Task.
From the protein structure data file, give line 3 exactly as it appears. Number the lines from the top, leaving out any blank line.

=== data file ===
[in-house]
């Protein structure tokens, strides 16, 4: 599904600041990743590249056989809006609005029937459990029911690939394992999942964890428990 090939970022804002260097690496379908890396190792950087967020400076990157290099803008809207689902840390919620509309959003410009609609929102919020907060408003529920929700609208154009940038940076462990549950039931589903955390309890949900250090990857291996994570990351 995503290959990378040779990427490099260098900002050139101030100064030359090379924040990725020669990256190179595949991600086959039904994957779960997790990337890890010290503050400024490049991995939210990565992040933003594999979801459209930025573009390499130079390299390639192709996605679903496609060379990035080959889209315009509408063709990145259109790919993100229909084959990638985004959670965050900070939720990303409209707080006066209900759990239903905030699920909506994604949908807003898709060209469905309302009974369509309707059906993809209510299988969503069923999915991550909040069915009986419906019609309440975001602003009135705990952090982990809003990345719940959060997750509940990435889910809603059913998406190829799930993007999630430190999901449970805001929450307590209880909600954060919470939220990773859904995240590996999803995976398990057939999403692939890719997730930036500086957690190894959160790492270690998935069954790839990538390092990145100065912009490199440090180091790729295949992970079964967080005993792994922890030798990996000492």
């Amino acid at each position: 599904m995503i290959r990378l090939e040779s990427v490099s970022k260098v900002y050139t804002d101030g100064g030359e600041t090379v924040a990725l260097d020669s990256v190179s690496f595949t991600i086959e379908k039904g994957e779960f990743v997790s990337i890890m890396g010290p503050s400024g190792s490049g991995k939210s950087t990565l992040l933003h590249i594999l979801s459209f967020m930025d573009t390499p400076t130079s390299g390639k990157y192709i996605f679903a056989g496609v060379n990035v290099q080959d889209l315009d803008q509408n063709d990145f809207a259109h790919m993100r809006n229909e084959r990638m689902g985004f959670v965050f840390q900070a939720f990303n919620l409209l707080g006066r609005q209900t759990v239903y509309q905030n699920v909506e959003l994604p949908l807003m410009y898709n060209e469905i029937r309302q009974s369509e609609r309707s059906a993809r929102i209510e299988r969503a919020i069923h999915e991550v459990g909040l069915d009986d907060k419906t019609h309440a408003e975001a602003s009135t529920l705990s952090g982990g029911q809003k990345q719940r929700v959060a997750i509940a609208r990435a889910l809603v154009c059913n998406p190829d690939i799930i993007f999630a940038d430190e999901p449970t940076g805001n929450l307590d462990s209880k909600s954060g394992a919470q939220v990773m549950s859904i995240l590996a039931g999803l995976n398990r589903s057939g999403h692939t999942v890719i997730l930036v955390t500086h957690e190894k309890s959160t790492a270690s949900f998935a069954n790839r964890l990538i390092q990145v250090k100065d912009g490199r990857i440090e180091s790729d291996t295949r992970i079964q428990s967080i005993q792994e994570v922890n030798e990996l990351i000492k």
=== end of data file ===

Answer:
């Amino acid at each position: 599904m995503i290959r990378l090939e040779s990427v490099s970022k260098v900002y050139t804002d101030g100064g030359e600041t090379v924040a990725l260097d020669s990256v190179s690496f595949t991600i086959e379908k039904g994957e779960f990743v997790s990337i890890m890396g010290p503050s400024g190792s490049g991995k939210s950087t990565l992040l933003h590249i594999l979801s459209f967020m930025d573009t390499p400076t130079s390299g390639k990157y192709i996605f679903a056989g496609v060379n990035v290099q080959d889209l315009d803008q509408n063709d990145f809207a259109h790919m993100r809006n229909e084959r990638m689902g985004f959670v965050f840390q900070a939720f990303n919620l409209l707080g006066r609005q209900t759990v239903y509309q905030n699920v909506e959003l994604p949908l807003m410009y898709n060209e469905i029937r309302q009974s369509e609609r309707s059906a993809r929102i209510e299988r969503a919020i069923h999915e991550v459990g909040l069915d009986d907060k419906t019609h309440a408003e975001a602003s009135t529920l705990s952090g982990g029911q809003k990345q719940r929700v959060a997750i509940a609208r990435a889910l809603v154009c059913n998406p190829d690939i799930i993007f999630a940038d430190e999901p449970t940076g805001n929450l307590d462990s209880k909600s954060g394992a919470q939220v990773m549950s859904i995240l590996a039931g999803l995976n398990r589903s057939g999403h692939t999942v890719i997730l930036v955390t500086h957690e190894k309890s959160t790492a270690s949900f998935a069954n790839r964890l990538i390092q990145v250090k100065d912009g490199r990857i440090e180091s790729d291996t295949r992970i079964q428990s967080i005993q792994e994570v922890n030798e990996l990351i000492k």